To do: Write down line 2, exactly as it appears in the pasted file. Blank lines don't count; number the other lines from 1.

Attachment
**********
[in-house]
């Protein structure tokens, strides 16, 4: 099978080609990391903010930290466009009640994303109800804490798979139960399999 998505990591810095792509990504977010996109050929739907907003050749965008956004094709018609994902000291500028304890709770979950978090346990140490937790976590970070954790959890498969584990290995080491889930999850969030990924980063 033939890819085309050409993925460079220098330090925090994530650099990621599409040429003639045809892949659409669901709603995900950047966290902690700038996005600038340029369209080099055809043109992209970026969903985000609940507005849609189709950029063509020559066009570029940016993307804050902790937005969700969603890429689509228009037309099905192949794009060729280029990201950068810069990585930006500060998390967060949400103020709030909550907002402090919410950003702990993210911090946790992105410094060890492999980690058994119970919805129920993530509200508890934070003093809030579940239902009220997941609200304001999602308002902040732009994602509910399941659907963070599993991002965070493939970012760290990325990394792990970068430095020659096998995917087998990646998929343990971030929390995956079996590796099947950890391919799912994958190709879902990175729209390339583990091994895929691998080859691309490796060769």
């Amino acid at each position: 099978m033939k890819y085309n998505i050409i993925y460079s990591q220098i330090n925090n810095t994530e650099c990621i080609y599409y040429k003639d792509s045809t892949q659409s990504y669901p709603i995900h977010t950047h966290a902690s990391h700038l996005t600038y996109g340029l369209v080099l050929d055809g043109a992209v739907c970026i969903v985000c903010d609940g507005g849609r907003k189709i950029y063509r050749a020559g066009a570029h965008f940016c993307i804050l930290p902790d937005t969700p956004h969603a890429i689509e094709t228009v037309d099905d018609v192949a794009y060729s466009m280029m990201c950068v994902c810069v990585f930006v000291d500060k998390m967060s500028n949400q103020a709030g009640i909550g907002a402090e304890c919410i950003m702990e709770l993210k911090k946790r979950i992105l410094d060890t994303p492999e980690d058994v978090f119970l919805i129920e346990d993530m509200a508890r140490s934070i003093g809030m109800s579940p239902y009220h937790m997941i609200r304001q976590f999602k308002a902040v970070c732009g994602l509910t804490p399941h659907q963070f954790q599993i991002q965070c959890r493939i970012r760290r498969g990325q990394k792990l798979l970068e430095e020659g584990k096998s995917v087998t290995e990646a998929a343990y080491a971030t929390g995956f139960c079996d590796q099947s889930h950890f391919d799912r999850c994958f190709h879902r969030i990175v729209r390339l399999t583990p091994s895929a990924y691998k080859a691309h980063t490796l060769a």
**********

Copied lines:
């Protein structure tokens, strides 16, 4: 099978080609990391903010930290466009009640994303109800804490798979139960399999 998505990591810095792509990504977010996109050929739907907003050749965008956004094709018609994902000291500028304890709770979950978090346990140490937790976590970070954790959890498969584990290995080491889930999850969030990924980063 033939890819085309050409993925460079220098330090925090994530650099990621599409040429003639045809892949659409669901709603995900950047966290902690700038996005600038340029369209080099055809043109992209970026969903985000609940507005849609189709950029063509020559066009570029940016993307804050902790937005969700969603890429689509228009037309099905192949794009060729280029990201950068810069990585930006500060998390967060949400103020709030909550907002402090919410950003702990993210911090946790992105410094060890492999980690058994119970919805129920993530509200508890934070003093809030579940239902009220997941609200304001999602308002902040732009994602509910399941659907963070599993991002965070493939970012760290990325990394792990970068430095020659096998995917087998990646998929343990971030929390995956079996590796099947950890391919799912994958190709879902990175729209390339583990091994895929691998080859691309490796060769």